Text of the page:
5 Ways To Banish Facial "Peach Fuzz" - @GalTime

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5 Ways To Banish Facial "Peach Fuzz"

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By Sasha BeautyBlogger

Ladies, if you’re plagued with facial “peach fuzz,” you’re not alone. Mine starts at the sideburns area and continues down my entire jaw line. (I swear if my peach fuzz were any thicker and darker, I could give an Elvis impersonator a run for his money.) And there’s no two ways about it: facial hair on a gal isn’t attractive – unless you’re Kitty Softpaws (Puss in Boots). So, in my quest for a fuzz-free, baby-smooth face, I researched the beauty world over, and here are my hair-raising findings…

What Is Facial “Peach Fuzz”?

Per Wikipedia, facial peach fuzz (Vellus hair) is short, fine, light-colored hair that usually has a blonde-ish, fuzzy appearance. Whether genetics or hormone related, some gals tend to have more than others. The most common places on the face include the sideburns/jaw region and upper lip area. So, while it’s totally normal (read: you don’t come from a long line of hairy cavemen) we gals want to be noticed for our eyes…not our facial fuzz. Well, the good news is you have a plethora of options to choose from.

Got It. How Do I Nix My Five O’Clock Shadow?

Over-the-counter: There are a slew of hair-removal creams offered (often called depilatories). This is certainly a cheaper option; however, sometimes these creams can be irritating if you have sensitive-prone skin. Results typically last three days, so you’ll need to use it routinely if you want to maintain a smooth mug. Nair Hair Remover Cream offers several different options, including one for sensitive skin.

Laser: If you’re looking for a more effective (and semi-permanent) option, laser is a strong contender. It’s certainly a bit pricier than over-the-counter creams, but will last for 6 to 12 months. Laser hair removal isn’t recommended for darker skin or super blonde hair, so if you fall into those categories you should consult with a specialist to see if you’re a candidate. Typically, it takes around six to nine laser treatments (spaced a month apart) to achieve hair-free status. Then it’s recommended to get a “touch-up” laser treatment once a year to keep the whiskers at bay. The price on laser treatments has come down in the past couple years and you can often find amazing package deals (e.g. six treatments for $900). Note: make certain you do your homework and find a recommended provider, ladies, as blistering (and even scarring) can occur if the specialist is inexperienced.

Electrolysis: This option provides permanent results, but can be a painful, long, and expensive option. What’s the advantage of this choice versus laser? Electrolysis can be used on anyone (regardless of skin or hair color) because it attacks the actual hair follicle (versus the hair pigment). However, it can be timely. Each and every follicle has to be treated and 15 to 30 sessions may be required (versus six or so for laser hair removal). Also, it’s more permanent. Laser reduces the hair count 40-80% (and you’ll need an annual touch-up or two), whereas electrolysis is totally permanent. Which is better? That entirely depends upon you, your skin type, your pain threshold, and your budget. Do your homework and weigh the pros and cons of both options. If you have dark skin or light hair, then it’s an easy choice as electrolysis is likely your only option.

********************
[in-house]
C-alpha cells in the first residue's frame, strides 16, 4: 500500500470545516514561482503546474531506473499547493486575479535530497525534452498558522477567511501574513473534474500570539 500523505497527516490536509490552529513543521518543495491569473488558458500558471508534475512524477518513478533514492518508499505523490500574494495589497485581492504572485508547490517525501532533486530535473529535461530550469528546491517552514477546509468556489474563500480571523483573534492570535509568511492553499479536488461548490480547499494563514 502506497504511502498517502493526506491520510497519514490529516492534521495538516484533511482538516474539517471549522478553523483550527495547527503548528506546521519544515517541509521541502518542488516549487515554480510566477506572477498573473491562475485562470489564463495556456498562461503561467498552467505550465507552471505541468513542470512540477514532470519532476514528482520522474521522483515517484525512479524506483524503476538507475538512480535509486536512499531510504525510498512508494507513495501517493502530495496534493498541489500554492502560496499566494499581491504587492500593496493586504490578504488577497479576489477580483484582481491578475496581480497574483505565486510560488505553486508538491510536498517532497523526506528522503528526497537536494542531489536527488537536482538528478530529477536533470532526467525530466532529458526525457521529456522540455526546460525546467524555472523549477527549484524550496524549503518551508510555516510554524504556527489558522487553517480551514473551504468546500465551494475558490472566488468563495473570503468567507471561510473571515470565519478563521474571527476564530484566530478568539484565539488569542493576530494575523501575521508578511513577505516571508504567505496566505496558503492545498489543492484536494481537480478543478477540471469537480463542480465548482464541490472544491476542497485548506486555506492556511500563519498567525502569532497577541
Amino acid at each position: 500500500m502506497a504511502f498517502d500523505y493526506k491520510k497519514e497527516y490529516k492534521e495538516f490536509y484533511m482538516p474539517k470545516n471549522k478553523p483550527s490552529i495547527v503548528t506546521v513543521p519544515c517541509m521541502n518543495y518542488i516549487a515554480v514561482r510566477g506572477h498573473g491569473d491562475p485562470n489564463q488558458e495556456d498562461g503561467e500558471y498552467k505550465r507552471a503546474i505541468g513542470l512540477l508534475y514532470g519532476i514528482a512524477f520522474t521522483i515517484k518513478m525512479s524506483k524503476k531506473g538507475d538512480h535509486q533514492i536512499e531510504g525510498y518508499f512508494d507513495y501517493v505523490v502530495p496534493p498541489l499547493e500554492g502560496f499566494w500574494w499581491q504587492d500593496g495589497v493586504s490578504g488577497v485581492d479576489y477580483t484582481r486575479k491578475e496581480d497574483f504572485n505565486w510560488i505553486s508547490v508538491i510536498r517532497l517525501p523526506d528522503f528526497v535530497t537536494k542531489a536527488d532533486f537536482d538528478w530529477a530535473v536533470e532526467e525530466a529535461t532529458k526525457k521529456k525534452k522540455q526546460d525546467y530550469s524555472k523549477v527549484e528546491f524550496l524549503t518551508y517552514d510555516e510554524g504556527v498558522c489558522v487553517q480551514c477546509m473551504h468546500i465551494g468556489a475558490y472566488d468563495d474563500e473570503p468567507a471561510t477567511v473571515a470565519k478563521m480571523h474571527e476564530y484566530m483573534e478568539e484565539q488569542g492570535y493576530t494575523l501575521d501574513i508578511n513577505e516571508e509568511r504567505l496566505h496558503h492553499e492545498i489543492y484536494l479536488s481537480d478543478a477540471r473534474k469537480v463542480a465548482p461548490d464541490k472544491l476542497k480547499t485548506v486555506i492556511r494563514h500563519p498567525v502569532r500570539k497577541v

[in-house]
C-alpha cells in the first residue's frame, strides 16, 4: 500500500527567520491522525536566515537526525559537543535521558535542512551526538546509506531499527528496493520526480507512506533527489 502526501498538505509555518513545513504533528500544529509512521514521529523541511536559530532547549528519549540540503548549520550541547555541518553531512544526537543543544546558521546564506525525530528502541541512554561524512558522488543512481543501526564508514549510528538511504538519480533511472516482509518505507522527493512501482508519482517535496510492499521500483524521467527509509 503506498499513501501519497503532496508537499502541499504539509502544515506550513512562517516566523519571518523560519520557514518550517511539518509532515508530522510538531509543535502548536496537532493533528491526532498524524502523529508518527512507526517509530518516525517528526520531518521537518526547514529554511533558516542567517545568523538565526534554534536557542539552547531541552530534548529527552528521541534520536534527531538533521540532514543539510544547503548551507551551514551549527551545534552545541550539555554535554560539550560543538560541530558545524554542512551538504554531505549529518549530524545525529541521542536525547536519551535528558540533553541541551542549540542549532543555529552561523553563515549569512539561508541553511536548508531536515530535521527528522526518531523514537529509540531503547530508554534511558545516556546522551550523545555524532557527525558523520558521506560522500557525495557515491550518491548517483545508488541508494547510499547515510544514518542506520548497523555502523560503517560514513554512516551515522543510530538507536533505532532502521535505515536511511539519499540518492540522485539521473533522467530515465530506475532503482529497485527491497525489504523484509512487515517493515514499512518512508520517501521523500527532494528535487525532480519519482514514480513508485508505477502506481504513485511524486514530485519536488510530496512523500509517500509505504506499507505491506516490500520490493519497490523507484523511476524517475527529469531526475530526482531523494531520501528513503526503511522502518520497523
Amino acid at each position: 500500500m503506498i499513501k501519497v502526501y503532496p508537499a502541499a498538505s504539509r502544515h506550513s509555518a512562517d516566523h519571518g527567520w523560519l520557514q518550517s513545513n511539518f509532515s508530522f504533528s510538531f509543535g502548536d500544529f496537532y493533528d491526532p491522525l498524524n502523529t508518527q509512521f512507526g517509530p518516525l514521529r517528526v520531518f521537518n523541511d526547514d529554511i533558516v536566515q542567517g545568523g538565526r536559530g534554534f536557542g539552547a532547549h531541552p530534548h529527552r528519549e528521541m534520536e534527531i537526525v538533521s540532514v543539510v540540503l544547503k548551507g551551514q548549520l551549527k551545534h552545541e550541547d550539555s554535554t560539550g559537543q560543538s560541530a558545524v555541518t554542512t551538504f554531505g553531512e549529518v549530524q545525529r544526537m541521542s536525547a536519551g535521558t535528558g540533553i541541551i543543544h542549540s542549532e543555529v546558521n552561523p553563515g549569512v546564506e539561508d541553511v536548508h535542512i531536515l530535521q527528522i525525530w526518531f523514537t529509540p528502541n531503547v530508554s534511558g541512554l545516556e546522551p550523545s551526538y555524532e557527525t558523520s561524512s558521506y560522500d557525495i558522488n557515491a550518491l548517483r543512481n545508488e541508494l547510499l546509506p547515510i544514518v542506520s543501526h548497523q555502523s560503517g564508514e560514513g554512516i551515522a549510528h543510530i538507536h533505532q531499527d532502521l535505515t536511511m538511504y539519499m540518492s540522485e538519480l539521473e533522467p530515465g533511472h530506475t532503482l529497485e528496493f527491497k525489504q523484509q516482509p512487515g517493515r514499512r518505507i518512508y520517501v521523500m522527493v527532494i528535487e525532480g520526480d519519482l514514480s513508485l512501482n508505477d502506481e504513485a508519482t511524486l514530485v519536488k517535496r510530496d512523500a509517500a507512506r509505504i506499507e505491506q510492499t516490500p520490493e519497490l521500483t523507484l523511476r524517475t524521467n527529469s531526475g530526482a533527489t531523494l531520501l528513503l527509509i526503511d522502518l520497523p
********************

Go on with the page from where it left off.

Dermaplane: This procedure is one of my favorites. It’s a noninvasive facial that 86’s the dead skin cells (by “scraping” them away) and increases cellular turnover, leaving you with smooth, soft skin. And it provides an extra bonus in that it removes the fine hair on the face (ta, ta peach fuzz…hiya perfectly smooth skin). A Dermaplane facial runs around $150 a pop and will need to be done every couple of months to maintain hair-free status.

Threading: This hair removal technique has been around for centuries and has recently become a popular option. Basically, a thread is used on the face to force hairs out at the root. (I’ve seen this procedure in action and those threading specialists are like hair ninjas.). Although it sounds intense, it’s an easy, painless process. And as threading is such a precise procedure, it can be used on eyebrows, sideburns, lip, chin (and even fingers and toes). To maintain hair-free results, it’s recommended to do it every four to eight weeks (depending on your hair type). 

Are You Sure It Won’t Grow Back Thicker And Courser?

The idea that your peach fuzz will grow back faster and thicker is a myth. Think about it: if this were true wouldn’t every bald guy you know constantly shave his head to encourage regrowth? Since you don’t make new hair follicles, you won’t have more hair growing back at a thicker rate. If you shave them, you’re simply cutting them at the surface level. And if you’re a plucker: when hairs are removed from the root, they tend to grow back finer over time. So, if you’re contemplating hair removal, let go of your Grizzly Adams fears and decide which option is best for you.

All this talk of peach fuzz reminds me of that childhood rhyme: Fuzzy Wuzzy was a bear, Fuzzy Wuzzy had no hair. Fuzzy Wuzzy wasn’t fuzzy, was he? Pick a fuzz-free option and go for it!

Sasha BeautyBlogger is the founder of CrowsfeetCupcakesAndCellulite.com - a blog that offers cheeky, proactive articles on head-to-toe beauty from the latest in skincare to the newest body treatments to the hottest makeup trends (all with a big dash of moxie)...

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